One final advantage of the Regular Fast is worth emphasizing, especially in this Lenten season. Pope St. Paul VI’s 1966 Apostolic Constitution on Fast and Abstinence (Paeniteminiis remembered mainly for its updating and relaxation of Catholic rules for fasting and abstinence. Yet, it’s also a profound and succinct meditation on the central importance of penitential practice in the Church. The Holy Father notes that “change of heart” (“metanoia”) through embrace of Christ and the Cross is requisite for all Christians. It’s a lifelong journey of conversion that is accomplished interiorly, but which ought to be manifested exteriorly. “Therefore the Church,” writes the Pontiff, “invites everyone to accompany the inner conversion of the spirit with the voluntary exercise of external acts of penitence.”

Yes, during Lent, we are required to do such external acts — on Ash Wednesday, for example, and all the Fridays, abstaining and fasting as prescribed by the Church. But we easily forget that we’re called to penance year-round — every day, in fact. The beauty of OMAD is that your daily penance is a given. Your Lent takes on a super-charged significance, therefore, and anything extra you adopt for Lent looms large and all the more meaningful — more prayer, for example, more almsgiving, or perhaps more fasting from non-food staples (social media, Wi-Fi, smart phones). Think of the possibilities; think of the peace! Then, when Easter comes and goes, you keep hanging your hat on your OMAD routine, and your Lenten penitential disposition becomes a permanent one. What a gift!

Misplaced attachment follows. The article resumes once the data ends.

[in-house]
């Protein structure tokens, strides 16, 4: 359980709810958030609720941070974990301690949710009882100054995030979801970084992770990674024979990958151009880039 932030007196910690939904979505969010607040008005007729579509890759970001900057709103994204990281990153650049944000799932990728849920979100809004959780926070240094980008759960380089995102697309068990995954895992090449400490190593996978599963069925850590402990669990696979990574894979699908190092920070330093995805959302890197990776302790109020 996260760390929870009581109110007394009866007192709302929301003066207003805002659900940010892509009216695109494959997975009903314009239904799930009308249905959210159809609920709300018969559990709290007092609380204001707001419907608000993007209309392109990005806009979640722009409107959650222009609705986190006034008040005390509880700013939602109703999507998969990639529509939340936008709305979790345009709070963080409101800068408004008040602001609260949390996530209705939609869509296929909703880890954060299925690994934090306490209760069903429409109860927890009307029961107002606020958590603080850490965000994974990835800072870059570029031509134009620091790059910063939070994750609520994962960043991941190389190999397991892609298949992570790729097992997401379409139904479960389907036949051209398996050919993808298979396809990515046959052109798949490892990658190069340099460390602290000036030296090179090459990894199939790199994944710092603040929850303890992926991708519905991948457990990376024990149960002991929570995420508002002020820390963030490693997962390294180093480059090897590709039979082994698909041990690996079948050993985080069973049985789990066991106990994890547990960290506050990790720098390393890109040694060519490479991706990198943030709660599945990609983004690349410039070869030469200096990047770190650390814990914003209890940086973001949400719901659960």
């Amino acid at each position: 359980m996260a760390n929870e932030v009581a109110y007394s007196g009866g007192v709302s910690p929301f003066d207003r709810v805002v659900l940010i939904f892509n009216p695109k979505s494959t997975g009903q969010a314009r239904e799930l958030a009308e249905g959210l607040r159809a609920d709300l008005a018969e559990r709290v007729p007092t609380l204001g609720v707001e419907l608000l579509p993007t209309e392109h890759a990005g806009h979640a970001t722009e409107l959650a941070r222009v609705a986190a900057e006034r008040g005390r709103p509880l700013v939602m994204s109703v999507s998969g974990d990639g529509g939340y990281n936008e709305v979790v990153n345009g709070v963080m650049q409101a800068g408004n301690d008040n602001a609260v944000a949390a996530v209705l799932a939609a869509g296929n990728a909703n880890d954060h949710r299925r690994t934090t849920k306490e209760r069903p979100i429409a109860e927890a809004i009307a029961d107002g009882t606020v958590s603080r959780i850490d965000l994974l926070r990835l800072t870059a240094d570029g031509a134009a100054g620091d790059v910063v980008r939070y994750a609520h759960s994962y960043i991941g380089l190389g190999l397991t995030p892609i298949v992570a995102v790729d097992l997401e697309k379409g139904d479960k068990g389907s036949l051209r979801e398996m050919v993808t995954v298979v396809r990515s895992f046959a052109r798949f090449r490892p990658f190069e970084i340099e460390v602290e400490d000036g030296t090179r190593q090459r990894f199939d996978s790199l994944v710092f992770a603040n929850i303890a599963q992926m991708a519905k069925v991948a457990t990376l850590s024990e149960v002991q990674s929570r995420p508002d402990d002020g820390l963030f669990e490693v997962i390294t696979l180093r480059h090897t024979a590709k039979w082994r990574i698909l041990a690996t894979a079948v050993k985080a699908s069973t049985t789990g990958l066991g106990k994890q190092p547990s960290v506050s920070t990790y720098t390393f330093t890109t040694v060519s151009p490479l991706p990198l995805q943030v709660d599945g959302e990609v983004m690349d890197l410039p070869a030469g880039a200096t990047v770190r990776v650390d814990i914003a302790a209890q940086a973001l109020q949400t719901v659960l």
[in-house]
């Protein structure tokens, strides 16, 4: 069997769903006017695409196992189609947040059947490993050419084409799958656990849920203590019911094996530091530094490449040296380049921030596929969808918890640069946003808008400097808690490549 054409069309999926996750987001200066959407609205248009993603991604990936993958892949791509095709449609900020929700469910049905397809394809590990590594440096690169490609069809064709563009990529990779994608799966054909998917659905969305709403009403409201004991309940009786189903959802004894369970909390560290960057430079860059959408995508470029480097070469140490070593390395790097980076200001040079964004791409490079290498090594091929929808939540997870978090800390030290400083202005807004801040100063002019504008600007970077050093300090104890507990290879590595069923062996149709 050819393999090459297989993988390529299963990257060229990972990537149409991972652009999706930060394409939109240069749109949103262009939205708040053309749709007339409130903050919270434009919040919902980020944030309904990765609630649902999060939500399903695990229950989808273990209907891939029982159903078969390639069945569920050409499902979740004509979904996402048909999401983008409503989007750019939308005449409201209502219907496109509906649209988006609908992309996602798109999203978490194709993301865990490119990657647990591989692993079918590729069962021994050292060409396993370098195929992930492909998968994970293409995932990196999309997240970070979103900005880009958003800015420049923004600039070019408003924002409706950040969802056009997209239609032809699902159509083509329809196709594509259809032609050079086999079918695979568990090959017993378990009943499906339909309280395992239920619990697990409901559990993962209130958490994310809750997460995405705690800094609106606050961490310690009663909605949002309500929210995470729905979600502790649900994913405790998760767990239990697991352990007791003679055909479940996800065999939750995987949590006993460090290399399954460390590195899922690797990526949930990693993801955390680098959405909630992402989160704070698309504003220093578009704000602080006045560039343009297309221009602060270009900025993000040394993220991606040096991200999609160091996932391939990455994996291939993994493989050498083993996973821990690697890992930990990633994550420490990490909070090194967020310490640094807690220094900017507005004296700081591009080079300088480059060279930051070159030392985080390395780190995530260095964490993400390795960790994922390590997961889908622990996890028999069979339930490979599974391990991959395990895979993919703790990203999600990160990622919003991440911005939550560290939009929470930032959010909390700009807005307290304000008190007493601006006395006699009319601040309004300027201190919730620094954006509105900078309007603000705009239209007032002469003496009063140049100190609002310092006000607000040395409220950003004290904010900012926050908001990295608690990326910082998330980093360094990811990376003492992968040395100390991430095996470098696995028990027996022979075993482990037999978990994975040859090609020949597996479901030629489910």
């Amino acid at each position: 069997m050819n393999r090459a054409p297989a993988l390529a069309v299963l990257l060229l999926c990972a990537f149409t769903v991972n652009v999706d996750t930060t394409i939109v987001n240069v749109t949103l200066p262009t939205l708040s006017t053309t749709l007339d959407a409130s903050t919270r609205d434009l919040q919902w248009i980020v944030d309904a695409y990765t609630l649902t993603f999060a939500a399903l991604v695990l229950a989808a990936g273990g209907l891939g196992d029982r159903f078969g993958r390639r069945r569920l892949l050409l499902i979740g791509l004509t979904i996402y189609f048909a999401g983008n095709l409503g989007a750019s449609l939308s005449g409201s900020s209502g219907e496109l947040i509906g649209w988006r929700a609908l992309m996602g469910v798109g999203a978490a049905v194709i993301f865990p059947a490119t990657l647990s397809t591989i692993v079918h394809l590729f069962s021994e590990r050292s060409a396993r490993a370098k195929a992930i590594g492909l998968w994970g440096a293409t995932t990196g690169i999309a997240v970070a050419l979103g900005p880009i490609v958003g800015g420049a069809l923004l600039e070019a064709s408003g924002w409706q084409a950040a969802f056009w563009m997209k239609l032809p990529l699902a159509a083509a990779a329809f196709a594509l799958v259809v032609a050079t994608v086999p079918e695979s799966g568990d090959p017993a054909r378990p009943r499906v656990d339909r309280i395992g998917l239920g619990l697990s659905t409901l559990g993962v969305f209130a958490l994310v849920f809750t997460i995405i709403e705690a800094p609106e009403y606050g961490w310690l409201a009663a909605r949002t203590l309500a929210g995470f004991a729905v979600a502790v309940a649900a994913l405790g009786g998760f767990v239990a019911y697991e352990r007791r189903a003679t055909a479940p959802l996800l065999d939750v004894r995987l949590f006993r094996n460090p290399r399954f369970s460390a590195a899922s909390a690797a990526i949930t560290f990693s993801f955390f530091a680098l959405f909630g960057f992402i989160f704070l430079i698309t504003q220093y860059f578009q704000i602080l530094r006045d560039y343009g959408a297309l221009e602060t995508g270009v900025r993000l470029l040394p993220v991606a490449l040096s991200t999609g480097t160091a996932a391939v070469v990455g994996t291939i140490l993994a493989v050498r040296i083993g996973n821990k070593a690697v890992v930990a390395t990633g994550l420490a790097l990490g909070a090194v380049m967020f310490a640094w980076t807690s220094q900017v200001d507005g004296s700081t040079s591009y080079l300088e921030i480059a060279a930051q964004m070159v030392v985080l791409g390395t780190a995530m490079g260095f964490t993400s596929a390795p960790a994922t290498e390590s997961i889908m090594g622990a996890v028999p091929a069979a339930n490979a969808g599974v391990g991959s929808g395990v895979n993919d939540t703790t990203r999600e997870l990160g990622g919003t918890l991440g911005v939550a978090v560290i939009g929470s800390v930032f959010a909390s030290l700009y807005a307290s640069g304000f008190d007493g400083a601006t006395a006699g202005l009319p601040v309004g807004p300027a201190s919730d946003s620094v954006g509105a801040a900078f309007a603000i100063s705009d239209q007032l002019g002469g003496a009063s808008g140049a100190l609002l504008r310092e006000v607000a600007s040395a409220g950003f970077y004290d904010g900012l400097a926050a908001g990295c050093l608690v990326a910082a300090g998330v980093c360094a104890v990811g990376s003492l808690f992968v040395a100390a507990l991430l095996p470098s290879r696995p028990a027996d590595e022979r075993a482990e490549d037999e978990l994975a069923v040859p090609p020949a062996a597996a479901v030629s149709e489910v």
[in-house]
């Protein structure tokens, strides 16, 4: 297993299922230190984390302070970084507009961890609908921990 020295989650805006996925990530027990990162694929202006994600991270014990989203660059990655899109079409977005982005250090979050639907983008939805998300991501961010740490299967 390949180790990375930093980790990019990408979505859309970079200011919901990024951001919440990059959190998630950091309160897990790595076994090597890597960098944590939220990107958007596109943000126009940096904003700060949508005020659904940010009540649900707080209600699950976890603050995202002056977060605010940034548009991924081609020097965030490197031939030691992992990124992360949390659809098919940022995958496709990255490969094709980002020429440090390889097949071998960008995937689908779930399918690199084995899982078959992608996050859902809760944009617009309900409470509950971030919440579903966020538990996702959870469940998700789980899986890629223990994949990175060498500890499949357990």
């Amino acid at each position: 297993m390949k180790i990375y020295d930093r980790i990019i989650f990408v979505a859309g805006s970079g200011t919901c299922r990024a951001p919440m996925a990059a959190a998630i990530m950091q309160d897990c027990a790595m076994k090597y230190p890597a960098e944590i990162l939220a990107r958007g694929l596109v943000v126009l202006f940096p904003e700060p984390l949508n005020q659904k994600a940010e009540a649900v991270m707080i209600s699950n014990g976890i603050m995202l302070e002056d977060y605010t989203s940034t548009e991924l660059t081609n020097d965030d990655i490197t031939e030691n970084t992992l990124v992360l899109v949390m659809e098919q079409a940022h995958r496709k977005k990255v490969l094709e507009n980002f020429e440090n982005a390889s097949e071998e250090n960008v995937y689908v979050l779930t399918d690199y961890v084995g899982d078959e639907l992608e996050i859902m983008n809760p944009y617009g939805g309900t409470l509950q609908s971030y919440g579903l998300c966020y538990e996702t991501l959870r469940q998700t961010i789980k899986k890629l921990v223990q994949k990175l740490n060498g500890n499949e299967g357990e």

The Regular Fast has largely fallen into disuse throughout the monastic world, and de Vogüé wrote To Love Fasting in part to promote a Regular Fast renaissance. “I do not aim to accuse the contemporary world and monasticism but to enrich the world with the values that monasticism can and should contribute to it,” he notes in the Preface. “Our world needs monks who are different from itself.” The same could certainly be said for believers in general — that is, our world needs Christians who are different from itself. Widespread adoption of the OMAD Regular Fast, and the interior conversions it will naturally foster, just might help make that a reality.